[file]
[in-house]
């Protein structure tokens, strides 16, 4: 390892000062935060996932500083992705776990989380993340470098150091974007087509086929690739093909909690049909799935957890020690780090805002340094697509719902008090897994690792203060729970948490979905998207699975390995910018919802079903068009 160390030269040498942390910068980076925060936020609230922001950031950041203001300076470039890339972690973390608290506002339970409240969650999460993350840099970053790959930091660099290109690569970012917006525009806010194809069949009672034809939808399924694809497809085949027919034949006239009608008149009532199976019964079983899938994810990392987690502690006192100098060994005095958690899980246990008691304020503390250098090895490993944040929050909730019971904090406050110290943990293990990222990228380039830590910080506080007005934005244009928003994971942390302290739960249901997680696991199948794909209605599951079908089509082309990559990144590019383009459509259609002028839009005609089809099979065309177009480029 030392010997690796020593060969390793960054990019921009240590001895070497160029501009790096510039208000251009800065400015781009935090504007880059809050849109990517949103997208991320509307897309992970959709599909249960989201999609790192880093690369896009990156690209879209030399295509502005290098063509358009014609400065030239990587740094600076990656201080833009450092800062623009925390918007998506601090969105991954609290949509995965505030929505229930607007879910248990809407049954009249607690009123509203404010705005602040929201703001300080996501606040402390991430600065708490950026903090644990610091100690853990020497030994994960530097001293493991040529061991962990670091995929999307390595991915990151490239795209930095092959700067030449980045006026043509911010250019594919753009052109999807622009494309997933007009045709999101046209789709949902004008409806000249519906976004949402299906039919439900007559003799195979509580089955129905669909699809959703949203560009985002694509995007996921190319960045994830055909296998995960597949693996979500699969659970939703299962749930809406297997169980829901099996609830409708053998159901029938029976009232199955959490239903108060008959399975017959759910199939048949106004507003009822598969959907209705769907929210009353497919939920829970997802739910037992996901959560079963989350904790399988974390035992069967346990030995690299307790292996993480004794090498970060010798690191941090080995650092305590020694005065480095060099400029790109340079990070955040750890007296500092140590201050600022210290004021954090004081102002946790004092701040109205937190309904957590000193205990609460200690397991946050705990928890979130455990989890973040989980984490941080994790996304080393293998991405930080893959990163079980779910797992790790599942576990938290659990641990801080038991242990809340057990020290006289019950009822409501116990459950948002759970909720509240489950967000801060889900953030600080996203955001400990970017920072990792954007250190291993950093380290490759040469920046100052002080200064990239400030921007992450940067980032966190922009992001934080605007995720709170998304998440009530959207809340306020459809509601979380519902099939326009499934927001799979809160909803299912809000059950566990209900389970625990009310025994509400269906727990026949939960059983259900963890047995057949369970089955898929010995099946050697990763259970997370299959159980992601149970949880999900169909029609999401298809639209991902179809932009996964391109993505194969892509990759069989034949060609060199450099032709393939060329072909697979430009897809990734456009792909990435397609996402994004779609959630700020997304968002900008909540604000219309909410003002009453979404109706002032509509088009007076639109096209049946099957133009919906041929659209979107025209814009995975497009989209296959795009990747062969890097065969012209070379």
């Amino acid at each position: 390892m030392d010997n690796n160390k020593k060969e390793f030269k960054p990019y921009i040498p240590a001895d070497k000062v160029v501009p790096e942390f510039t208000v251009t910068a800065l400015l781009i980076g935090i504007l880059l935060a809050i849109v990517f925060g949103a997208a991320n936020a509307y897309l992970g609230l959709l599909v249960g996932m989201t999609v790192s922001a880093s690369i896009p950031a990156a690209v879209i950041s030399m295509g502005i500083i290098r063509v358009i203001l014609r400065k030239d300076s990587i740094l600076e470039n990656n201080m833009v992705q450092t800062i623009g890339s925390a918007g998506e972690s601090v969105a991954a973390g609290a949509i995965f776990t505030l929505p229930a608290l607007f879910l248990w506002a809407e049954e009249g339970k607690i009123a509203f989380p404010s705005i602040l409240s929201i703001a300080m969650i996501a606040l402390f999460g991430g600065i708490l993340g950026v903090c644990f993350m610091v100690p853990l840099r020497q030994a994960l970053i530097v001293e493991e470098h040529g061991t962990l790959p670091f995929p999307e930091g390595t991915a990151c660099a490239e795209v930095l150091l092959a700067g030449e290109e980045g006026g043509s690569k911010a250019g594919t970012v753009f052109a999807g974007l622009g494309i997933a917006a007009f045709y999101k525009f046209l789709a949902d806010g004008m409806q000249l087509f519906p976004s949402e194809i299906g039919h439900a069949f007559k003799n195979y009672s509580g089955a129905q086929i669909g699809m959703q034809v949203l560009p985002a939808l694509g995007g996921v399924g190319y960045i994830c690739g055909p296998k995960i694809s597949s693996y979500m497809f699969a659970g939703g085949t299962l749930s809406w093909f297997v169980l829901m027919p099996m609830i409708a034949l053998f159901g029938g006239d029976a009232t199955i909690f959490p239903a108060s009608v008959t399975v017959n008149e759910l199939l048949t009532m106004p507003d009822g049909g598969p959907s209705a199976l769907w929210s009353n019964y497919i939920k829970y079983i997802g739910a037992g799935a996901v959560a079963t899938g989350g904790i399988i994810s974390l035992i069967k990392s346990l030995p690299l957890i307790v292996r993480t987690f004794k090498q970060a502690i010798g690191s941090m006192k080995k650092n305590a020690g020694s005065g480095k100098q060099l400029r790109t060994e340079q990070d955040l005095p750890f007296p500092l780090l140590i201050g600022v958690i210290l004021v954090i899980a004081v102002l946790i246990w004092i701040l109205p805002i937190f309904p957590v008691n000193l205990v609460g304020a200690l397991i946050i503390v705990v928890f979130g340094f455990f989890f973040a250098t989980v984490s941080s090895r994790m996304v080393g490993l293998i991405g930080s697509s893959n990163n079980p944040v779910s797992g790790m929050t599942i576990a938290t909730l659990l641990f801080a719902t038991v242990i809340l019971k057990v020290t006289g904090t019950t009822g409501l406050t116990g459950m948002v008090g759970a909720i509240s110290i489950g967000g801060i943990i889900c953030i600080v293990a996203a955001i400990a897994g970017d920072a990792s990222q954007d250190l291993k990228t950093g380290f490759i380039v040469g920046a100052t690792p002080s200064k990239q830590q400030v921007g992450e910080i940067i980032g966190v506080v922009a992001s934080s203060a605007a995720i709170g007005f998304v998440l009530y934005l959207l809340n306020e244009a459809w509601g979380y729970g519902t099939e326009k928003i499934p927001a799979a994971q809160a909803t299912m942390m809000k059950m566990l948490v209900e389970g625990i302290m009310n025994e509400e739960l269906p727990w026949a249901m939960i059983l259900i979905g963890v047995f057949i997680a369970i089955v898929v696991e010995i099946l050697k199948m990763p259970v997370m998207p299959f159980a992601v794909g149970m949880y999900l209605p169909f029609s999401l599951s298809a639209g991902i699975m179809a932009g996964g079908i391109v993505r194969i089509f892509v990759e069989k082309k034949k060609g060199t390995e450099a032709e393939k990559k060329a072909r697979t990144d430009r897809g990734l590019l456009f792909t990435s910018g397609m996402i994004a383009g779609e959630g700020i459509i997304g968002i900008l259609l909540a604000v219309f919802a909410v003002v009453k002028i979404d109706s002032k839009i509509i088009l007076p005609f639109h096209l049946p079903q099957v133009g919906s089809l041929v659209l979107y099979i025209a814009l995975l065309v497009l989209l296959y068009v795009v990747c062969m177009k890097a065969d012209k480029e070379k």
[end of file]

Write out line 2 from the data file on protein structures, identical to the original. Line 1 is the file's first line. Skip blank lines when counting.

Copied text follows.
């Protein structure tokens, strides 16, 4: 390892000062935060996932500083992705776990989380993340470098150091974007087509086929690739093909909690049909799935957890020690780090805002340094697509719902008090897994690792203060729970948490979905998207699975390995910018919802079903068009 160390030269040498942390910068980076925060936020609230922001950031950041203001300076470039890339972690973390608290506002339970409240969650999460993350840099970053790959930091660099290109690569970012917006525009806010194809069949009672034809939808399924694809497809085949027919034949006239009608008149009532199976019964079983899938994810990392987690502690006192100098060994005095958690899980246990008691304020503390250098090895490993944040929050909730019971904090406050110290943990293990990222990228380039830590910080506080007005934005244009928003994971942390302290739960249901997680696991199948794909209605599951079908089509082309990559990144590019383009459509259609002028839009005609089809099979065309177009480029 030392010997690796020593060969390793960054990019921009240590001895070497160029501009790096510039208000251009800065400015781009935090504007880059809050849109990517949103997208991320509307897309992970959709599909249960989201999609790192880093690369896009990156690209879209030399295509502005290098063509358009014609400065030239990587740094600076990656201080833009450092800062623009925390918007998506601090969105991954609290949509995965505030929505229930607007879910248990809407049954009249607690009123509203404010705005602040929201703001300080996501606040402390991430600065708490950026903090644990610091100690853990020497030994994960530097001293493991040529061991962990670091995929999307390595991915990151490239795209930095092959700067030449980045006026043509911010250019594919753009052109999807622009494309997933007009045709999101046209789709949902004008409806000249519906976004949402299906039919439900007559003799195979509580089955129905669909699809959703949203560009985002694509995007996921190319960045994830055909296998995960597949693996979500699969659970939703299962749930809406297997169980829901099996609830409708053998159901029938029976009232199955959490239903108060008959399975017959759910199939048949106004507003009822598969959907209705769907929210009353497919939920829970997802739910037992996901959560079963989350904790399988974390035992069967346990030995690299307790292996993480004794090498970060010798690191941090080995650092305590020694005065480095060099400029790109340079990070955040750890007296500092140590201050600022210290004021954090004081102002946790004092701040109205937190309904957590000193205990609460200690397991946050705990928890979130455990989890973040989980984490941080994790996304080393293998991405930080893959990163079980779910797992790790599942576990938290659990641990801080038991242990809340057990020290006289019950009822409501116990459950948002759970909720509240489950967000801060889900953030600080996203955001400990970017920072990792954007250190291993950093380290490759040469920046100052002080200064990239400030921007992450940067980032966190922009992001934080605007995720709170998304998440009530959207809340306020459809509601979380519902099939326009499934927001799979809160909803299912809000059950566990209900389970625990009310025994509400269906727990026949939960059983259900963890047995057949369970089955898929010995099946050697990763259970997370299959159980992601149970949880999900169909029609999401298809639209991902179809932009996964391109993505194969892509990759069989034949060609060199450099032709393939060329072909697979430009897809990734456009792909990435397609996402994004779609959630700020997304968002900008909540604000219309909410003002009453979404109706002032509509088009007076639109096209049946099957133009919906041929659209979107025209814009995975497009989209296959795009990747062969890097065969012209070379």